Reproduction is disgusting. Ova and Sperm are released into the water at the same time eventually some eggs are fertilized, fall to the bottom attach to sea grasses and the sandy bottom. The larvae hatch and the float up and attach themselves to plankton.

Now check this… scallops are filter feeders who each plankton by siphoning food onto cilia within the shell that moves the food to its mouth. Food that often includes … scallop larvae.

Good Eats episode Shell Game IV gives two great and easy scallop recipes. Seared Scallops for 11/2 minutes each side in a skillet on high. Baked scallops on the half shell with a breading in a 450 degree oven for 8 -10 minutes.

Scallop production in the US is down. Two major factors are considered the likely culprit. A reduction in seagrass from dredging operations and coastal runoff from construction. Also the overfishing and killing of sharks. The sharks keep the ray populations in check. Without the sharks… the rays can eat to their hearts content.

Perfect Pasta Planner … What’s for Dinner on the boat?

While preparing this week's lecture for The Five Minute Professor, I stumbled upon some brilliant advice for the galley.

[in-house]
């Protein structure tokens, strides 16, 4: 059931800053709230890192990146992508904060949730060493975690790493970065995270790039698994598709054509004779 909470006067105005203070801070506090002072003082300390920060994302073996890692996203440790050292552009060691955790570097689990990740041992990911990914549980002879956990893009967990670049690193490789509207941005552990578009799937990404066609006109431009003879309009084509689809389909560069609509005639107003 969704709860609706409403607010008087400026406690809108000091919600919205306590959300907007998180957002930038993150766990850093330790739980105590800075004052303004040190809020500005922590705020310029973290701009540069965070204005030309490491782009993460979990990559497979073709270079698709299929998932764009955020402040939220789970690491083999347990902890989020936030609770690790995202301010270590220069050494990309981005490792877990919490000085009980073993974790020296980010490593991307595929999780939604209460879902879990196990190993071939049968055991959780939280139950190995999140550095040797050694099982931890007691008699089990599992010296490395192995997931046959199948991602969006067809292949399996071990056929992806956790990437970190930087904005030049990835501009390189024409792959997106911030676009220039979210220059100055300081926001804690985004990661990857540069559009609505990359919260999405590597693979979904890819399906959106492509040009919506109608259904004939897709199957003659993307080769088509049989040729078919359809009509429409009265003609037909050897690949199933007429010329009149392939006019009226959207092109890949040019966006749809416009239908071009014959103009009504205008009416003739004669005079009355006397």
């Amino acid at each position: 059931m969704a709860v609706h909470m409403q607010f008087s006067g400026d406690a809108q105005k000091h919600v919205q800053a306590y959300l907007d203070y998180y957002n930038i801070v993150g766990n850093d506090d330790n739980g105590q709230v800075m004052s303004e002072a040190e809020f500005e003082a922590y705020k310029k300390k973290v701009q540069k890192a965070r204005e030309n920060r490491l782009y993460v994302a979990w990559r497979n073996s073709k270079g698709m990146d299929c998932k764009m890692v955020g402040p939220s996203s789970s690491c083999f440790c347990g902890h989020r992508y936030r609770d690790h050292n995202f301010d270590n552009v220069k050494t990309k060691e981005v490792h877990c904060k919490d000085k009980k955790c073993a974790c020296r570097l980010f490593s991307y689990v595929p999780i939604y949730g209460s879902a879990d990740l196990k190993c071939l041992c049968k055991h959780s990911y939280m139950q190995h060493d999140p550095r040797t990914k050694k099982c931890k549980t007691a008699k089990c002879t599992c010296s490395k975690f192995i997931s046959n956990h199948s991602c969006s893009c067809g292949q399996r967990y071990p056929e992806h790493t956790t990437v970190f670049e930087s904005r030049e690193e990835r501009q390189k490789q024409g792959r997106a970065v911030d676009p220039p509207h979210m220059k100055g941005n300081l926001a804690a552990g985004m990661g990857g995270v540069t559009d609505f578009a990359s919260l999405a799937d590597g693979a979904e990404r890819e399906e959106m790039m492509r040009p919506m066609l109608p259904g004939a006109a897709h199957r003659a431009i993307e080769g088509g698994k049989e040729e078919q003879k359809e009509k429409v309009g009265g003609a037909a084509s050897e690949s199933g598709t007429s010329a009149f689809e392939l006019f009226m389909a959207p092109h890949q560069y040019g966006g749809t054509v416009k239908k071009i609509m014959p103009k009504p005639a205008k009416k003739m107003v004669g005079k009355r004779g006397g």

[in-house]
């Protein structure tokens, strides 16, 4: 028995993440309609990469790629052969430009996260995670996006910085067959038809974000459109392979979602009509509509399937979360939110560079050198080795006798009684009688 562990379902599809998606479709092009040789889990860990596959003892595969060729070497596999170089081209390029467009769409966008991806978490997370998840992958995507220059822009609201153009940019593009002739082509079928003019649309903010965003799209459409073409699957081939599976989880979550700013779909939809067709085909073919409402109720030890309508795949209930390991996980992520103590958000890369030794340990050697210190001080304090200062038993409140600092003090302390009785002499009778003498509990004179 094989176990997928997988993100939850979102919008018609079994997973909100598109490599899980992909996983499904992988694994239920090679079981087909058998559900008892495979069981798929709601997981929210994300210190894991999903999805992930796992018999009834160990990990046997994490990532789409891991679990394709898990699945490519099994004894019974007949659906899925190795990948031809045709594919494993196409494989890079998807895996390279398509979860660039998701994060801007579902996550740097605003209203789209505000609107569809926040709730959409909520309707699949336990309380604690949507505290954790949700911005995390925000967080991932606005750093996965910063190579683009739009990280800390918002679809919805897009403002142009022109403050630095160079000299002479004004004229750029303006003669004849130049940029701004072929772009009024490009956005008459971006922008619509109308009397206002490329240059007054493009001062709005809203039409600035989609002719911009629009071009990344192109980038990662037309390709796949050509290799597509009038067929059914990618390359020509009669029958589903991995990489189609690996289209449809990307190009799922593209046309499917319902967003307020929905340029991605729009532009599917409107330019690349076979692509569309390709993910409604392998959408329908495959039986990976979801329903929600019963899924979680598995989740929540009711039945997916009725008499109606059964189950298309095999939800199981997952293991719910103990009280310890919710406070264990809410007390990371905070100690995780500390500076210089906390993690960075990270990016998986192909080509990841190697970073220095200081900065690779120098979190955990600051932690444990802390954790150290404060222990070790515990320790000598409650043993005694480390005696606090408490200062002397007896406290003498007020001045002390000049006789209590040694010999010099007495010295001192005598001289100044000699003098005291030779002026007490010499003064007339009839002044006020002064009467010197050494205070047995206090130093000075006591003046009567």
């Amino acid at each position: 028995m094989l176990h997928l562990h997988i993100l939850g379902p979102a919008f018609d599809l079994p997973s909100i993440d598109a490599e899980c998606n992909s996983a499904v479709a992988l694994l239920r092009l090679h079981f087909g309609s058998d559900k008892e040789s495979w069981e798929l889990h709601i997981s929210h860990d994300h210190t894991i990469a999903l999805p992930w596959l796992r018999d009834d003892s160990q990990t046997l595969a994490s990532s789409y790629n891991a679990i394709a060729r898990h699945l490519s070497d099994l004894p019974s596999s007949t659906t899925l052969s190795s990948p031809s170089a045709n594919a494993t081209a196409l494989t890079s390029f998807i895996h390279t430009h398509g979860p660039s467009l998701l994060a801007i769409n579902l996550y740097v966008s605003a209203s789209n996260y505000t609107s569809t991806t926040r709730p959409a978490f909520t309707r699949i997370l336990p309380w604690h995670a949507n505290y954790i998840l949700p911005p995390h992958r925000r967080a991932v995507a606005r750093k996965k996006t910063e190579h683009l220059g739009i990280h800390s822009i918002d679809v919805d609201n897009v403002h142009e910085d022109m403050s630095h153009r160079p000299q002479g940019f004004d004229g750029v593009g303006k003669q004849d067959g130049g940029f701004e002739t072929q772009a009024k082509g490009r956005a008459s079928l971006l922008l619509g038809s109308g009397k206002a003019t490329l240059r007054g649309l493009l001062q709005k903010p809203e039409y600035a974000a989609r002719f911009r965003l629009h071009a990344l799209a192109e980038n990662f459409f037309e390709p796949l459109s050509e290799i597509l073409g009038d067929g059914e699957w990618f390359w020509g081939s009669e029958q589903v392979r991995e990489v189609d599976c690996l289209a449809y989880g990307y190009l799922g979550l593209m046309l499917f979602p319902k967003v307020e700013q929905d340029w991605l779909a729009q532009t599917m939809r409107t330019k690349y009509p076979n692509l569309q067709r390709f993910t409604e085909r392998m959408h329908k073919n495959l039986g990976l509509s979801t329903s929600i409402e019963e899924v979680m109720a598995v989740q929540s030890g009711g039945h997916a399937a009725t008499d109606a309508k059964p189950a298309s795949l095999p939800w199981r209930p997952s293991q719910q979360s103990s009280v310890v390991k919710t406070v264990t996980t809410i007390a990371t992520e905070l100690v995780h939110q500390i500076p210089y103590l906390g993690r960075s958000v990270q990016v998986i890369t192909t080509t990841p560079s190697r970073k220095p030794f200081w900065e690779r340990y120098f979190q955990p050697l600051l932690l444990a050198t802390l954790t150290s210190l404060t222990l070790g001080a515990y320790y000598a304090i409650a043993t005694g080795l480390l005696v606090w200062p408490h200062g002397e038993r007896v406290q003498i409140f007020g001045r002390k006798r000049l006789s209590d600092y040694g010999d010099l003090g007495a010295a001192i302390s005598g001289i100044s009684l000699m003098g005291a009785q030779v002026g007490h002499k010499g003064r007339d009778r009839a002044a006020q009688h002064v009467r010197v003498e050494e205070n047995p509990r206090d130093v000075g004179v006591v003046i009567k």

Pasta is not a particularly “boater-friendly” food because it typically requires a lot of water sitting in a pan for 15 minutes or so. Even mild swells could wreck havock in the galley. But a little pre-planning will go a long way.

As you are setting your float plan prepare pasta for a few meals (depending on how long the trip is) at home. The pasta should be cooked to the very first stages of al dente (firm to the bite). Then rinse in cold water and then separate into single meal plastic ziplock bags and then store cold (refrigerate not frozen). Store in your on board refrigerator or ice chest until meal time.

When its time to whip up a home made meal, simply slide the pasta from the bag onto a plate (if one serving) or a microwave safe bowl. Reheat on medium for about 2 minutes and then add sauce or olive oil and seasoning.

Quick and easy onboard.

On a vaguely related note, I think it is fine (but odd) to be able to refrigerate pasta that has not been previously “frigerated”.

For more on pasta check out the Five Minute Professor facebook Group at http://www.facebook.com/home.php?#!/group.php?gid=51258148090